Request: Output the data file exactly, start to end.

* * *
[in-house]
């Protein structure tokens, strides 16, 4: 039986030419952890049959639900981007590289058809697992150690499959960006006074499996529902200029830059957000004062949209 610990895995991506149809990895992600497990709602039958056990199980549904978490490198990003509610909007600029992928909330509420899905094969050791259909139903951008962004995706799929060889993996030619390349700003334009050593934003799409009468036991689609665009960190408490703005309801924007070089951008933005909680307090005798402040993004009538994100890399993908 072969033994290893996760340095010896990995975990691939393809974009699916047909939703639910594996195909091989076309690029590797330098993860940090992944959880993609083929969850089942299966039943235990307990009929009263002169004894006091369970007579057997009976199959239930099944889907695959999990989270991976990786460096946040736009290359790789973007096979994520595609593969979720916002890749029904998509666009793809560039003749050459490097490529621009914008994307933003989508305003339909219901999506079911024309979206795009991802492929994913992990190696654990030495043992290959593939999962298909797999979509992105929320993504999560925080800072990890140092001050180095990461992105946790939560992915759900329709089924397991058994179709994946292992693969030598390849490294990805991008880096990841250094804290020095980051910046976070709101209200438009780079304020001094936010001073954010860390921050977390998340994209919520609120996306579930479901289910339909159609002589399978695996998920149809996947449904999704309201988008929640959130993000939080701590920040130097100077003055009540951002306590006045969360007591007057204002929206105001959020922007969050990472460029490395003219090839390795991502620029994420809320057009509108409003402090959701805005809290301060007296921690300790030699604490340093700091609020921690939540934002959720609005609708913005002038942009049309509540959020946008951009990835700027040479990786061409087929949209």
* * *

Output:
[in-house]
């Protein structure tokens, strides 16, 4: 039986030419952890049959639900981007590289058809697992150690499959960006006074499996529902200029830059957000004062949209 610990895995991506149809990895992600497990709602039958056990199980549904978490490198990003509610909007600029992928909330509420899905094969050791259909139903951008962004995706799929060889993996030619390349700003334009050593934003799409009468036991689609665009960190408490703005309801924007070089951008933005909680307090005798402040993004009538994100890399993908 072969033994290893996760340095010896990995975990691939393809974009699916047909939703639910594996195909091989076309690029590797330098993860940090992944959880993609083929969850089942299966039943235990307990009929009263002169004894006091369970007579057997009976199959239930099944889907695959999990989270991976990786460096946040736009290359790789973007096979994520595609593969979720916002890749029904998509666009793809560039003749050459490097490529621009914008994307933003989508305003339909219901999506079911024309979206795009991802492929994913992990190696654990030495043992290959593939999962298909797999979509992105929320993504999560925080800072990890140092001050180095990461992105946790939560992915759900329709089924397991058994179709994946292992693969030598390849490294990805991008880096990841250094804290020095980051910046976070709101209200438009780079304020001094936010001073954010860390921050977390998340994209919520609120996306579930479901289910339909159609002589399978695996998920149809996947449904999704309201988008929640959130993000939080701590920040130097100077003055009540951002306590006045969360007591007057204002929206105001959020922007969050990472460029490395003219090839390795991502620029994420809320057009509108409003402090959701805005809290301060007296921690300790030699604490340093700091609020921690939540934002959720609005609708913005002038942009049309509540959020946008951009990835700027040479990786061409087929949209």